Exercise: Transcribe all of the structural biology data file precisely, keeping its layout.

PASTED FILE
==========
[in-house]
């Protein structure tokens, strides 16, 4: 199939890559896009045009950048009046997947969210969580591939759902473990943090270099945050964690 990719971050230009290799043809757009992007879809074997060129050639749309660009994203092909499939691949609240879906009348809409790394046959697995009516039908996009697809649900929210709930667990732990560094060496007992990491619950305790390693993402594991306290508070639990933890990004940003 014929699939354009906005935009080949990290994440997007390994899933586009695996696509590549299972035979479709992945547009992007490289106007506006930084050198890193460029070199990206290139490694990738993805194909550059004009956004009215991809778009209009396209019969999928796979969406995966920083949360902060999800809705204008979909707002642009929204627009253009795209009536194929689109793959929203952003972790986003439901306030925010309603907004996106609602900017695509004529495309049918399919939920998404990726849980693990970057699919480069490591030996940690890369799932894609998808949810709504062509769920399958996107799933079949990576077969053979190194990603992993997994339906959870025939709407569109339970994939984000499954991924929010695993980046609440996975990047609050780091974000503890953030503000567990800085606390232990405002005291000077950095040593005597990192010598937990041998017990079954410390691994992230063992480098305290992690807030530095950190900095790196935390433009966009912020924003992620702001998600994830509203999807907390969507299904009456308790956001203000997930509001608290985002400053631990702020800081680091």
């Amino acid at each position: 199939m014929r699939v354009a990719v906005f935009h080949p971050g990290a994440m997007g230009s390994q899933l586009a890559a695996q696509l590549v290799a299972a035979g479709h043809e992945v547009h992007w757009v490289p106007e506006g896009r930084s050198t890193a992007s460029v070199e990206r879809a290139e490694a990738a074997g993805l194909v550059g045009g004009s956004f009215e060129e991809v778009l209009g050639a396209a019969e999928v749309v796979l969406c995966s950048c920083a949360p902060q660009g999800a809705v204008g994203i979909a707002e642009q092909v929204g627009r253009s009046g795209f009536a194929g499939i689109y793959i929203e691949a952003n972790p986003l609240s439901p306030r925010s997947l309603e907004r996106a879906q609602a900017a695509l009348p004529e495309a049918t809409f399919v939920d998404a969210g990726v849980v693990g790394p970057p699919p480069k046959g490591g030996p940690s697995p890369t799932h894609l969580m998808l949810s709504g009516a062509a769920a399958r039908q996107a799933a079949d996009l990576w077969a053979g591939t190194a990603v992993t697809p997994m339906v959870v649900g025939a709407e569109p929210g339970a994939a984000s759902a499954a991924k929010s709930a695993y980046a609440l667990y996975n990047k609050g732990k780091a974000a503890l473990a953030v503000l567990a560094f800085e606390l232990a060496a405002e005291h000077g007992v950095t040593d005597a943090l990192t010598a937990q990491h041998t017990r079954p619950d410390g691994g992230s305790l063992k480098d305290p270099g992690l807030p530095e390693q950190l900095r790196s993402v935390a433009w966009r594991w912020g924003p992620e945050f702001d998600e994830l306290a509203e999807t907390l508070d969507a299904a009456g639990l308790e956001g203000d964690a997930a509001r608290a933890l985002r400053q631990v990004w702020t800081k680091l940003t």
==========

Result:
[in-house]
């Protein structure tokens, strides 16, 4: 199939890559896009045009950048009046997947969210969580591939759902473990943090270099945050964690 990719971050230009290799043809757009992007879809074997060129050639749309660009994203092909499939691949609240879906009348809409790394046959697995009516039908996009697809649900929210709930667990732990560094060496007992990491619950305790390693993402594991306290508070639990933890990004940003 014929699939354009906005935009080949990290994440997007390994899933586009695996696509590549299972035979479709992945547009992007490289106007506006930084050198890193460029070199990206290139490694990738993805194909550059004009956004009215991809778009209009396209019969999928796979969406995966920083949360902060999800809705204008979909707002642009929204627009253009795209009536194929689109793959929203952003972790986003439901306030925010309603907004996106609602900017695509004529495309049918399919939920998404990726849980693990970057699919480069490591030996940690890369799932894609998808949810709504062509769920399958996107799933079949990576077969053979190194990603992993997994339906959870025939709407569109339970994939984000499954991924929010695993980046609440996975990047609050780091974000503890953030503000567990800085606390232990405002005291000077950095040593005597990192010598937990041998017990079954410390691994992230063992480098305290992690807030530095950190900095790196935390433009966009912020924003992620702001998600994830509203999807907390969507299904009456308790956001203000997930509001608290985002400053631990702020800081680091």
């Amino acid at each position: 199939m014929r699939v354009a990719v906005f935009h080949p971050g990290a994440m997007g230009s390994q899933l586009a890559a695996q696509l590549v290799a299972a035979g479709h043809e992945v547009h992007w757009v490289p106007e506006g896009r930084s050198t890193a992007s460029v070199e990206r879809a290139e490694a990738a074997g993805l194909v550059g045009g004009s956004f009215e060129e991809v778009l209009g050639a396209a019969e999928v749309v796979l969406c995966s950048c920083a949360p902060q660009g999800a809705v204008g994203i979909a707002e642009q092909v929204g627009r253009s009046g795209f009536a194929g499939i689109y793959i929203e691949a952003n972790p986003l609240s439901p306030r925010s997947l309603e907004r996106a879906q609602a900017a695509l009348p004529e495309a049918t809409f399919v939920d998404a969210g990726v849980v693990g790394p970057p699919p480069k046959g490591g030996p940690s697995p890369t799932h894609l969580m998808l949810s709504g009516a062509a769920a399958r039908q996107a799933a079949d996009l990576w077969a053979g591939t190194a990603v992993t697809p997994m339906v959870v649900g025939a709407e569109p929210g339970a994939a984000s759902a499954a991924k929010s709930a695993y980046a609440l667990y996975n990047k609050g732990k780091a974000a503890l473990a953030v503000l567990a560094f800085e606390l232990a060496a405002e005291h000077g007992v950095t040593d005597a943090l990192t010598a937990q990491h041998t017990r079954p619950d410390g691994g992230s305790l063992k480098d305290p270099g992690l807030p530095e390693q950190l900095r790196s993402v935390a433009w966009r594991w912020g924003p992620e945050f702001d998600e994830l306290a509203e999807t907390l508070d969507a299904a009456g639990l308790e956001g203000d964690a997930a509001r608290a933890l985002r400053q631990v990004w702020t800081k680091l940003t």